Instruments for Africa hits right note

Ottawa’s Todd Snelgrove recently delivered more than 200 musical instruments to schools in Zambia and Namibia as part of his Instruments for Africa campaign. He said the students couldn’t wait to get the instruments out of their boxes so they could start making music.

Ottawa’s Todd Snelgrove recently delivered more than 200 musical instruments to schools in Zambia and Namibia as part of his Instruments for Africa campaign. He said the students couldn’t wait to get the instruments out of their boxes so they could start making music.

Receiving a guitar with no strings attached sounds like the setup for a bad joke, but for schools in a country in Africa, it was a dream come true.

When Ottawa (Canada) guitarist and music teacher Todd Snelgrove visited the Republic of Zambia in May 2012, he was shocked to find that Linda School, a public high school he visited in the city of Livingstone, didn’t have any musical instruments at all. This was despite a curriculum that saw about 300 students take a music class every week.

“I found that out by walking into one school, where I donated one single guitar,” Snelgrove said. “But in this last trip as I visited more and more schools, I found out that that’s absolutely the norm in that country.”

Armed with this knowledge, Snelgrove returned to Ottawa with the idea to gather instruments and help these schoolchildren learn music with the right tools.

It took one of his guitar students, a former ambassador to an African country, to hold him accountable. After weeks of being asked for an update on the project by his student, Snelgrove sent an impassioned plea for people to donate their new and slightly used instruments and help the kids at Linda School get a proper musical education. He called this project Instruments for Africa.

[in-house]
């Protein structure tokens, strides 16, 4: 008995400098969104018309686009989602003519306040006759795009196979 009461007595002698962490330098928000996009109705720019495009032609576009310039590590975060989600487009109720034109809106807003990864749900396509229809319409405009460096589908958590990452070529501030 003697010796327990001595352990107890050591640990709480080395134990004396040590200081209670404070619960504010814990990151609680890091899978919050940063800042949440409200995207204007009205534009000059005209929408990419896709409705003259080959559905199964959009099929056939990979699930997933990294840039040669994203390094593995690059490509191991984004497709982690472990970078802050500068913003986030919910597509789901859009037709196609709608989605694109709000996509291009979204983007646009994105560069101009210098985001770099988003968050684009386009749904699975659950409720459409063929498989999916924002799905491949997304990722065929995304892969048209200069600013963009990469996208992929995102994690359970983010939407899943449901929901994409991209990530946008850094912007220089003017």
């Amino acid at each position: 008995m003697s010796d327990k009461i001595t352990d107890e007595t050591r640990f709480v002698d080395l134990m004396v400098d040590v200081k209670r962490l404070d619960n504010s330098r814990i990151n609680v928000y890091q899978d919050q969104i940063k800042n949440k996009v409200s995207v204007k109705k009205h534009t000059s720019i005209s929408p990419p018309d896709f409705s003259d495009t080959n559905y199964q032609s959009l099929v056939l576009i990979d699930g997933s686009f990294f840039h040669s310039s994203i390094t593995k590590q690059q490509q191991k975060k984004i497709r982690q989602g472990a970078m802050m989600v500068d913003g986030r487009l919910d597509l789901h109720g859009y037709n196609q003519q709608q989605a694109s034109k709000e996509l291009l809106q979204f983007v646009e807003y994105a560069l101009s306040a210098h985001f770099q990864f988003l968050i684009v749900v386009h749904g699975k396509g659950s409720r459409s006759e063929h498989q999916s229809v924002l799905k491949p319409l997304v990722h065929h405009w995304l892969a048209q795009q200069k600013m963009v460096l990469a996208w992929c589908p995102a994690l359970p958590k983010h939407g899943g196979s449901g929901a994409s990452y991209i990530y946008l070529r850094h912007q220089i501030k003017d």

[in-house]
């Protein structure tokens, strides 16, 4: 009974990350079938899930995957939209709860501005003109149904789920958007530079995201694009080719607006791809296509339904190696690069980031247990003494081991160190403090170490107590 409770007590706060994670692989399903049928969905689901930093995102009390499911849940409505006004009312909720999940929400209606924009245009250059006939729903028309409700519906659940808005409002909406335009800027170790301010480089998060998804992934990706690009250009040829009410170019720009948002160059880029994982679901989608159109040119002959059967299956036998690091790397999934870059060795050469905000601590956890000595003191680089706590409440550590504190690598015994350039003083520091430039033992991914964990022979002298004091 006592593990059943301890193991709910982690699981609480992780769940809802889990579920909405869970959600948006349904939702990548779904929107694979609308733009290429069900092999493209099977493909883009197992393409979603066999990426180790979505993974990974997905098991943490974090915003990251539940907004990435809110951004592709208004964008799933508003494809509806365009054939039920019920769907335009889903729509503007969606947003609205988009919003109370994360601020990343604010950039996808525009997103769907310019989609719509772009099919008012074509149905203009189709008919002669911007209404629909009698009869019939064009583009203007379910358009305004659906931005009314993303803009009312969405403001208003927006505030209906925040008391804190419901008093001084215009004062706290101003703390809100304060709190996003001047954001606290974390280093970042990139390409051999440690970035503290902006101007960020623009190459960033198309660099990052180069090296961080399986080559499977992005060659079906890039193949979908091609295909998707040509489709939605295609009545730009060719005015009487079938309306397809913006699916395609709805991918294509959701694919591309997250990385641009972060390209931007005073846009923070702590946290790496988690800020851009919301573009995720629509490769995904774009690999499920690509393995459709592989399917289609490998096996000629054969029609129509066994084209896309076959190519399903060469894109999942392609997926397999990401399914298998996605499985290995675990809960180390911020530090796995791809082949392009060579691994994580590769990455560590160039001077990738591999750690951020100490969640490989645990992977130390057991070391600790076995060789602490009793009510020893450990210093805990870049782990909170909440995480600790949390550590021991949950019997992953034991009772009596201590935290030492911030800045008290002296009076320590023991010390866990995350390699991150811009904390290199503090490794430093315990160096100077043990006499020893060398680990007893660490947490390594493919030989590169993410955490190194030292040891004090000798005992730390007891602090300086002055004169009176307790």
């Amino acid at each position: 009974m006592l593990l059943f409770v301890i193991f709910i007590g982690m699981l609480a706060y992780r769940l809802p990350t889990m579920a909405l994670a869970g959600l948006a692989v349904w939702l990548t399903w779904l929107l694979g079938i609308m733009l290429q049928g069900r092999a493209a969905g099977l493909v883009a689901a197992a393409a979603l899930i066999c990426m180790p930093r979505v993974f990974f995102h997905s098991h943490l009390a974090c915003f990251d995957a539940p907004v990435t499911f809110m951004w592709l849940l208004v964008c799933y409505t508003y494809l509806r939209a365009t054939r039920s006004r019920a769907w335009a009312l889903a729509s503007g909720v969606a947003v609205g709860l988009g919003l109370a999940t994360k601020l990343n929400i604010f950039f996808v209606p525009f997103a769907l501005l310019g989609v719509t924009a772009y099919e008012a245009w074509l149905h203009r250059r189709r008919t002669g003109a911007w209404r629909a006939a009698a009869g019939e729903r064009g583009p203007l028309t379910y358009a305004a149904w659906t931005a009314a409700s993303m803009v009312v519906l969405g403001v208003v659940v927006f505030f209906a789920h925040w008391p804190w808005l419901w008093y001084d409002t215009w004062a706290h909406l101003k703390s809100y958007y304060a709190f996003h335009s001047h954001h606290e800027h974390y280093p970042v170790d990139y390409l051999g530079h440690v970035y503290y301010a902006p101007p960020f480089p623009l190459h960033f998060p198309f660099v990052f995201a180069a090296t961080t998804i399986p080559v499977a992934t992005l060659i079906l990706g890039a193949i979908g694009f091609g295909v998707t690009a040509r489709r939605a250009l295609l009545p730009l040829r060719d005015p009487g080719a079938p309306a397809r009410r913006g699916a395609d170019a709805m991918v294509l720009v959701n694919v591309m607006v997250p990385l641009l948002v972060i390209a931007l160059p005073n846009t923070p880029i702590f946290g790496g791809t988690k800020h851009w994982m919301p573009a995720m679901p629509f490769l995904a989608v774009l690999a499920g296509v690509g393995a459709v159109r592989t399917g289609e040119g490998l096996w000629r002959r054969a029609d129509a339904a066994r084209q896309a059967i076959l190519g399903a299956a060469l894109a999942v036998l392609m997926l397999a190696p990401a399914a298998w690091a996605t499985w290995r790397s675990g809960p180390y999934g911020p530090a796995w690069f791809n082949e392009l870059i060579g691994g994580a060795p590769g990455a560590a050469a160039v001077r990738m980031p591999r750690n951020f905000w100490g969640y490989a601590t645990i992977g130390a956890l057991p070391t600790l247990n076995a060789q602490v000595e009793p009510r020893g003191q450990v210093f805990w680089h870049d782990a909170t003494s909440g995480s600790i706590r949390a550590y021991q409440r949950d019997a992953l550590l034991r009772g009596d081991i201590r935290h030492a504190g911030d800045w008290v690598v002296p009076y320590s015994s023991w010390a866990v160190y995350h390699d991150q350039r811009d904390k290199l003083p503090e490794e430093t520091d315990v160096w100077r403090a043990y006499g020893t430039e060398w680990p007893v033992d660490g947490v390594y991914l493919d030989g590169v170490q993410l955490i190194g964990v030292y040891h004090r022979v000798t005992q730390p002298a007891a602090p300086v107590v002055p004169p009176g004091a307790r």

The initiative, which started as a drive to collect enough instruments to create a full concert band for Linda School, quickly took on a life of its own.

“Things started flooding in and, in no time, we got way more instruments than we needed for this one school,” Snelgrove said.

More than 200 donated instruments were sent to 10 primary and secondary schools across five cities in Zambia, as well as one school in Namibia, a bordering country.

Despite a five-week delay in the shipment due to a holdup at the African border, ukuleles, keyboards, guitars, violins, recorders and more made their way into the hands of eager students.

“I’d just be trying to put the instruments on a table in the case, and I’d turn my back and they’d be open. The kids would have them, and they’d be putting all these things together.”

Their eagerness even led to an impromptu musical interlude, Snelgrove said.

“There’s the drummer, and he’s playing the drums, and there’s five or six guys with all these horns, and they’re jamming,” he said. “And they haven’t had the instruments out of the cases for 20 minutes!”

Surprisingly, he said, the most popular instrument seemed to be the recorder, and he hopes to gather many more for the next shipment.

“They love it,” he said. “And the thing is, you can’t break a recorder and to ship them, it is the smallest, easiest, lightest instrument to ship. I would love nothing more than to ship 10,000 recorders over there.”

Snelgrove plans on returning to Zambia in the spring, to ensure that students are getting the best possible use out of the instruments. But, even once he returns, he’s not done giving students the gift of music just yet. He’s taking the coming year off work to dedicate himself full-time to his initiative.

“It’s not called Instruments for Zambia,” he said. “It’s called Instruments for Africa.”

“The idea is to try to take (the program) where it’s needed within the continent,” he added, citing neighbouring countries Mozambique and Malawi as potential future destinations.

As for long-term goals, Snelgrove hopes to evolve Instruments for Africa into a charity. The initiative has already been designated as a not-for-profit, but the next step is proving to be challenging.

“I’m hoping to find some legal counsel that will donate their time to help,” he said.

“With the charity stuff the tax people are involved because you’re issuing tax receipts. It’s a lot more involved.”

More information can be found at instrumentsforafrica.com.

Source: Patrick Smith|Ottawa Citizen

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